We have thrilled to many great lithographic vintage posters coming our way over the past 33 years. Although the overriding motive has been what is saleable and affordable (as well as distinguished), we have had many moments of simply being dazzled by the artistry and craftsmanship so superlative as to be magic, and a significant part of our life. We’ll present such frissons in the course of several blogs. Here are the first waves. 

What strikes us, by way of the great Leonetto Cappiello’s “Buvez du Vin” (1933), is the sense of normality being unable, by way of the French wine, to resist far more than normality. The concentration of the various grapes describes the map of France itself–but a France devoted to the stars. 

Here we have the uncanny, in the first sense, by way of earthly details, chromatically and structurally fascinating. But what really mows us down here, is the lady’s face, produced by an unsung sweetheart posteristJ.Stall. 

Gino Boccasile came to his work with many shortcomings–including being blind in one eye, having a pin-up priority and having an unapologetic, life-long fascist bent. But those passions could, again and again, deliver the desperate joys of life, which he translated, as our exceptional work here proves, into brilliant designs. Beach ware, never headed for more coveted and savvy delivery!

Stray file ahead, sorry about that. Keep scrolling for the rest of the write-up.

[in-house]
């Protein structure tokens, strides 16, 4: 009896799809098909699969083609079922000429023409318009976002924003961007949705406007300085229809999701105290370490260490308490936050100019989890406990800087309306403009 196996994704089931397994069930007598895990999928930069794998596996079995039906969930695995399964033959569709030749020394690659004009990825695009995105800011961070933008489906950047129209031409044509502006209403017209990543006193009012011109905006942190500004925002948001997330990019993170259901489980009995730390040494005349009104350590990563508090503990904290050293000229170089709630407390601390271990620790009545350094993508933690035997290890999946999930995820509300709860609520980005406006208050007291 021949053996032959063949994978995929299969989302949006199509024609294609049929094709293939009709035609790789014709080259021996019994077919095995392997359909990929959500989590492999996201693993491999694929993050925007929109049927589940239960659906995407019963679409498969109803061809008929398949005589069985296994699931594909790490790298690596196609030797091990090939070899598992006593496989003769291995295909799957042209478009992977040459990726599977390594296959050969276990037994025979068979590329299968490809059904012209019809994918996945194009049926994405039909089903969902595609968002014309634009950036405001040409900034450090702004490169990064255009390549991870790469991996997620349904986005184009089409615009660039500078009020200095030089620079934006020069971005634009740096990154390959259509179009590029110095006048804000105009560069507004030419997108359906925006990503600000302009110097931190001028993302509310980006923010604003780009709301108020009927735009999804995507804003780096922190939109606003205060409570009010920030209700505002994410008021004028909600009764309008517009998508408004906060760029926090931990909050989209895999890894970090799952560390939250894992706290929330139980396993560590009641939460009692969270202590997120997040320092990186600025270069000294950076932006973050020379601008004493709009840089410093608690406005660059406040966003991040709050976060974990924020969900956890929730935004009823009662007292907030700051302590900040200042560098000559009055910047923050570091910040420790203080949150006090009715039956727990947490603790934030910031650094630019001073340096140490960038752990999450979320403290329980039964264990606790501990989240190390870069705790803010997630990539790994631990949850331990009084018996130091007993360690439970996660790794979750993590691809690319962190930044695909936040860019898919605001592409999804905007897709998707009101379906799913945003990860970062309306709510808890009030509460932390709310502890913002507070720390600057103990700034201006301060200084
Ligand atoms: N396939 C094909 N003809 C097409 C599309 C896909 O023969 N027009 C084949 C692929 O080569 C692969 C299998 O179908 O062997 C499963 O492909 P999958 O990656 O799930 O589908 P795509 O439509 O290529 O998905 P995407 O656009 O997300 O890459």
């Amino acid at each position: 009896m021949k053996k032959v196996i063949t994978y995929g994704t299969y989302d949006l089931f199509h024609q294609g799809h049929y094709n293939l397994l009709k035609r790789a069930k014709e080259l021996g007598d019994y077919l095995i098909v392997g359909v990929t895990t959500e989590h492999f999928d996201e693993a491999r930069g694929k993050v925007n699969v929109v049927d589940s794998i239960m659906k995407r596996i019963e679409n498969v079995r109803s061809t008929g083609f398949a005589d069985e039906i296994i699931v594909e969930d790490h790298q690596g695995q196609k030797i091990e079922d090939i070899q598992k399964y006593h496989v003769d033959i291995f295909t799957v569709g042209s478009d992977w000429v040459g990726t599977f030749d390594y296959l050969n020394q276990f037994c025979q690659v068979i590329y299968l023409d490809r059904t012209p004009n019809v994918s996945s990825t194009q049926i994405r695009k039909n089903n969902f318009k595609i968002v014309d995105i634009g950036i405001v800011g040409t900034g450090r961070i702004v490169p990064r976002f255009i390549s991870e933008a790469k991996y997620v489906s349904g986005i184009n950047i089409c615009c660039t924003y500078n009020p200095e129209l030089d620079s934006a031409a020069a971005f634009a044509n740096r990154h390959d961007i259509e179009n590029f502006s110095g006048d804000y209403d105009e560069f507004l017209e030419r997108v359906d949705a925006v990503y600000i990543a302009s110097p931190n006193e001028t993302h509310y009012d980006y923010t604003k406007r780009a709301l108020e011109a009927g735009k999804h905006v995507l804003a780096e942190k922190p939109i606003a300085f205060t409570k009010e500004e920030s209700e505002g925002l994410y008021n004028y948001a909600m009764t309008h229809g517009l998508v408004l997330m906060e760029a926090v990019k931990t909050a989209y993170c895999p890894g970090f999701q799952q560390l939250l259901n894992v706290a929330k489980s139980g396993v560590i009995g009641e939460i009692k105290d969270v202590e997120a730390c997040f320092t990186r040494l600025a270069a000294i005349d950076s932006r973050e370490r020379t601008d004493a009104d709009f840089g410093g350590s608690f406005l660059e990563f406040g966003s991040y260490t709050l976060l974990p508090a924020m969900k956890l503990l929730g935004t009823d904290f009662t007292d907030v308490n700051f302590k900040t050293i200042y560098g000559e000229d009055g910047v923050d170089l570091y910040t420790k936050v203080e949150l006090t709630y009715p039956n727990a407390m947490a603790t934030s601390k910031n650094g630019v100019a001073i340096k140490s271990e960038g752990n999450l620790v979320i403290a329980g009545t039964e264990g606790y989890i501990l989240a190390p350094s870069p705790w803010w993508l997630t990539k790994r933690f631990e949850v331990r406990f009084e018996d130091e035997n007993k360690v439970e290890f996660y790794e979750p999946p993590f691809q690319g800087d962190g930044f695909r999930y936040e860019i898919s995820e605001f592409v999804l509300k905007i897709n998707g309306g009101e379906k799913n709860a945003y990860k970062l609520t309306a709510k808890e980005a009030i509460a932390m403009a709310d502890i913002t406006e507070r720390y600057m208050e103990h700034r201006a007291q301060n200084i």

Though we rarely listen to the radio these days, we remember how it can touch us. In addition to that–the text flying the catchword, “The light that sings”–the detailing of the art deco gem is expert and spirited.   

 A focus on New York tends to bring forward its many monumental features. But this carefully wrought lithographic poster makes its statement at a deeper level. There is a range of Manhattan structures, having been expertly and passionately handled, along with their complementary interplays. The cosmopolitan ocean liner puts in a discreet visit. And the shadowy skyscraper implies the sky being the limit.   

Rounding it off, for now, a Surrealist icon, having pulled out all the stops to dazzle us with its mysteries! 

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